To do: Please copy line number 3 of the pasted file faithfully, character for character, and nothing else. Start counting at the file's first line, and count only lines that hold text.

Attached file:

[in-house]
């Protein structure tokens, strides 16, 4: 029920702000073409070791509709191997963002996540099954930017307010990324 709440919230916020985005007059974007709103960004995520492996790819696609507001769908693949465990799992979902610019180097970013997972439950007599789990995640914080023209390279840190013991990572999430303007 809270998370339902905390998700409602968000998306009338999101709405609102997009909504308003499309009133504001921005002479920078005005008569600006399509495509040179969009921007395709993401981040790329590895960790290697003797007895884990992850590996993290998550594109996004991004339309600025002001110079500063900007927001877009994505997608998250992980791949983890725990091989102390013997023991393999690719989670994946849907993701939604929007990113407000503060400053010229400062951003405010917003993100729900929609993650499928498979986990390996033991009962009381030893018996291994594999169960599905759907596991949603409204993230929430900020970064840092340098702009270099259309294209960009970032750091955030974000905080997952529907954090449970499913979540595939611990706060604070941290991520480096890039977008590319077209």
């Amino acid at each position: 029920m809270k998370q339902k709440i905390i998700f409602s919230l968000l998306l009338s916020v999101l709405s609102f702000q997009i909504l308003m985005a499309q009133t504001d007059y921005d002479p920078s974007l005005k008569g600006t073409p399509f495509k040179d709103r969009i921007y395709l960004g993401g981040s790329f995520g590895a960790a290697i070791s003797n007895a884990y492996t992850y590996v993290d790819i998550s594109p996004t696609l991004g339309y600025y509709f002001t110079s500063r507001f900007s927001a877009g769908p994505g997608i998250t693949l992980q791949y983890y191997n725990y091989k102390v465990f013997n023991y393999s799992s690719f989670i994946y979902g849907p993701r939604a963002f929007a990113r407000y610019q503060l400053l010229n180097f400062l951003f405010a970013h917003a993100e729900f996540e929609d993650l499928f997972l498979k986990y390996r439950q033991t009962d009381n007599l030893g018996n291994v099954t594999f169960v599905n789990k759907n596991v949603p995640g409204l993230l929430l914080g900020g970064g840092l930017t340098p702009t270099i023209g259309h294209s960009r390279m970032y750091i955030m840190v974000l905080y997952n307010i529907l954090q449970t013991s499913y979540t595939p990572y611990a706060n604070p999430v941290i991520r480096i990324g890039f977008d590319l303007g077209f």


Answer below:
């Amino acid at each position: 029920m809270k998370q339902k709440i905390i998700f409602s919230l968000l998306l009338s916020v999101l709405s609102f702000q997009i909504l308003m985005a499309q009133t504001d007059y921005d002479p920078s974007l005005k008569g600006t073409p399509f495509k040179d709103r969009i921007y395709l960004g993401g981040s790329f995520g590895a960790a290697i070791s003797n007895a884990y492996t992850y590996v993290d790819i998550s594109p996004t696609l991004g339309y600025y509709f002001t110079s500063r507001f900007s927001a877009g769908p994505g997608i998250t693949l992980q791949y983890y191997n725990y091989k102390v465990f013997n023991y393999s799992s690719f989670i994946y979902g849907p993701r939604a963002f929007a990113r407000y610019q503060l400053l010229n180097f400062l951003f405010a970013h917003a993100e729900f996540e929609d993650l499928f997972l498979k986990y390996r439950q033991t009962d009381n007599l030893g018996n291994v099954t594999f169960v599905n789990k759907n596991v949603p995640g409204l993230l929430l914080g900020g970064g840092l930017t340098p702009t270099i023209g259309h294209s960009r390279m970032y750091i955030m840190v974000l905080y997952n307010i529907l954090q449970t013991s499913y979540t595939p990572y611990a706060n604070p999430v941290i991520r480096i990324g890039f977008d590319l303007g077209f």